The NSW state government has released its draft open data policy, which aims to make state-owned data – including spatial data – available to the public at no charge, where possible.
The policy will apply to all government departments, statutory bodies and shared service providers while state-owned corporations will be exempt although it is recommended they adopt it. The public are invited to share their views on how NSW can make information more accessible.
The 14-page document says the data should be provided free of charge where appropriate “to encourage its widespread use for innovation, achieve the maximum value from the data for the citizens of NSW, and to enhance transparency of government”.
“Where it is not possible to provide data free of charge, or this is not suitable in the circumstances, data will nonetheless be provided at a reasonable price.
“Factors affecting pricing decisions include the public interest and the effect of other policy or legislative provisions,” the policy said.
High-value and requested datasets will be prioritised for release according to demand from citizens and industry or where they can improve service delivery.
“In some cases, even data perceived as low-value or for which there is no current demand, may reveal hidden potential. Simply making data available for discovery enables individuals or organisations to identify new and innovative uses for it.”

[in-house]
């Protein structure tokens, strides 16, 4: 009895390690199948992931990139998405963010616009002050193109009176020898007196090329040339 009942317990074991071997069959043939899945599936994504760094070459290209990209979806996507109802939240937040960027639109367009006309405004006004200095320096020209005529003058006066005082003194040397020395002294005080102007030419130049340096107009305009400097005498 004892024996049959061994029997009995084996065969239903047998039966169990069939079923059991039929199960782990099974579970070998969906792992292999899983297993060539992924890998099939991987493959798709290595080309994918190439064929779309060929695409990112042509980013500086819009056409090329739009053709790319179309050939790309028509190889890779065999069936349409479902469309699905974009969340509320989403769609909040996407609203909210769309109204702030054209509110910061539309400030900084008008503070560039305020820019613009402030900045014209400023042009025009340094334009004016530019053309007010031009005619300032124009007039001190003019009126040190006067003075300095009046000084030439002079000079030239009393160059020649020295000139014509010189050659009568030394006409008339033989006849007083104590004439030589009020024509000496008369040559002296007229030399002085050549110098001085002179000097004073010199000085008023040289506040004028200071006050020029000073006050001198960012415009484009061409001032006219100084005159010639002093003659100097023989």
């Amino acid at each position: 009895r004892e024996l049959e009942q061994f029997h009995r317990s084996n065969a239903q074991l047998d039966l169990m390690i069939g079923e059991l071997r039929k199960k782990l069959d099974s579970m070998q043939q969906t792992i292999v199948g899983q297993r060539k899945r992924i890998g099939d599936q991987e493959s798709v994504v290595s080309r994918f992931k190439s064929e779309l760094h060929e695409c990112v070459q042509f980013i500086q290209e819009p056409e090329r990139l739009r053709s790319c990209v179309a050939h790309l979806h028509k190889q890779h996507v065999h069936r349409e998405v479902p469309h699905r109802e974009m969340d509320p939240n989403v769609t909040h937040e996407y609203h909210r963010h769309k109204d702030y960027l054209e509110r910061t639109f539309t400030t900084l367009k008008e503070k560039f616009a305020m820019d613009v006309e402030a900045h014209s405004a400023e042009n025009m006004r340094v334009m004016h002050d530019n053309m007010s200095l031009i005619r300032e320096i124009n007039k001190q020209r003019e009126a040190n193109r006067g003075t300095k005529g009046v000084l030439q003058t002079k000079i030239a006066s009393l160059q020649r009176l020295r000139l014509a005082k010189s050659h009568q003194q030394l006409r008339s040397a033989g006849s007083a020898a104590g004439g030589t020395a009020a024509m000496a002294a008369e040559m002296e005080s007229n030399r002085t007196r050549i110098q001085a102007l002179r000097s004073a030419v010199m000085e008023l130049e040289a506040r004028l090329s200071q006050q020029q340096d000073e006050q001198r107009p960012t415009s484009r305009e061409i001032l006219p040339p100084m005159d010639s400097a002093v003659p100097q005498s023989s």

Data should be in a format that is easy to use, transform and reuse, in addition to being easily discoverable and searchable.
Minister for Finance and Services Greg Pearce said the policy “was developed in close collaboration with stakeholders and will ensure NSW maximises the benefits of open, transparent and accountable government”.
Mr Pearce said the policy reflects international best practice in open data and draws on experiences in the US, Britain, New Zealand and Canada as well as other states and in Canberra.
Australian Information Industry Association CEO Suzanne Campbell said: “We applaud the announcement and it’s consistent with the AIIA’s Smart ICT election platform”.
Ms Campbell said that making data open would “motivate innovation” and showed that the government embraced the fact that it can contribute significantly to solving real-life problems associated with data.
The policy, government data and links to datasets will be housed at www.data.nsw.gov.au. Submissions close on June 17.
You can download the draft policy [PDF] here.